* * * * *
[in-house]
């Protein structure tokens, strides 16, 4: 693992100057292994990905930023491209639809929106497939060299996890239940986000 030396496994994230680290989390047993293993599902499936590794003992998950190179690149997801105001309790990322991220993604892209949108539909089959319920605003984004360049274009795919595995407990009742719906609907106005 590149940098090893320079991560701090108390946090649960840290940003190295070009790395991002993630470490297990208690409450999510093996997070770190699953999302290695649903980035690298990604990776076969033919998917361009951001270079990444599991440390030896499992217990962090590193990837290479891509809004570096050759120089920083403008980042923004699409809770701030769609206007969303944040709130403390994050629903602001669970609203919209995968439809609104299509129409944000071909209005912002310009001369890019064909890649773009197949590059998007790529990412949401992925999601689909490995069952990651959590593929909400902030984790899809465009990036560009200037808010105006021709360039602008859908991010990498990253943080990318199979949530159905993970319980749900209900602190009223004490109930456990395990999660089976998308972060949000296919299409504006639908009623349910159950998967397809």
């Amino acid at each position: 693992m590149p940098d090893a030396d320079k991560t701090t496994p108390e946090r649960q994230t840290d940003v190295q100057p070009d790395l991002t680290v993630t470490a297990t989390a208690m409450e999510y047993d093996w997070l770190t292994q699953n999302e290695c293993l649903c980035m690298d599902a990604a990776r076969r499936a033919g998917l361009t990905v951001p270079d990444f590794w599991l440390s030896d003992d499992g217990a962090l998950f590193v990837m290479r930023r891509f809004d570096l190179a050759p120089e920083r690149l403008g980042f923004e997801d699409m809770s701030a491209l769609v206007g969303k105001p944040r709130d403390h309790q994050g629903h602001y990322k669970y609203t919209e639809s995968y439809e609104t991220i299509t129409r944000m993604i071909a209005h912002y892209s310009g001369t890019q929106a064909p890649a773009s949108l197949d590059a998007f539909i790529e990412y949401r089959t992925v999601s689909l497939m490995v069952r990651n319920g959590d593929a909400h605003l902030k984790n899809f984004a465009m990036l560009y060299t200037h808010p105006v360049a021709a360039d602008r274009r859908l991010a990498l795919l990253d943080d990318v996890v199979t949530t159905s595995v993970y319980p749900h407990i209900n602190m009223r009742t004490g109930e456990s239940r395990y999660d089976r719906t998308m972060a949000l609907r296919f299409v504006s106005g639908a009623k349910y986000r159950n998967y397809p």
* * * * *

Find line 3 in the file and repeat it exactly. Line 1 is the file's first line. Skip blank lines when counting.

């Amino acid at each position: 693992m590149p940098d090893a030396d320079k991560t701090t496994p108390e946090r649960q994230t840290d940003v190295q100057p070009d790395l991002t680290v993630t470490a297990t989390a208690m409450e999510y047993d093996w997070l770190t292994q699953n999302e290695c293993l649903c980035m690298d599902a990604a990776r076969r499936a033919g998917l361009t990905v951001p270079d990444f590794w599991l440390s030896d003992d499992g217990a962090l998950f590193v990837m290479r930023r891509f809004d570096l190179a050759p120089e920083r690149l403008g980042f923004e997801d699409m809770s701030a491209l769609v206007g969303k105001p944040r709130d403390h309790q994050g629903h602001y990322k669970y609203t919209e639809s995968y439809e609104t991220i299509t129409r944000m993604i071909a209005h912002y892209s310009g001369t890019q929106a064909p890649a773009s949108l197949d590059a998007f539909i790529e990412y949401r089959t992925v999601s689909l497939m490995v069952r990651n319920g959590d593929a909400h605003l902030k984790n899809f984004a465009m990036l560009y060299t200037h808010p105006v360049a021709a360039d602008r274009r859908l991010a990498l795919l990253d943080d990318v996890v199979t949530t159905s595995v993970y319980p749900h407990i209900n602190m009223r009742t004490g109930e456990s239940r395990y999660d089976r719906t998308m972060a949000l609907r296919f299409v504006s106005g639908a009623k349910y986000r159950n998967y397809p």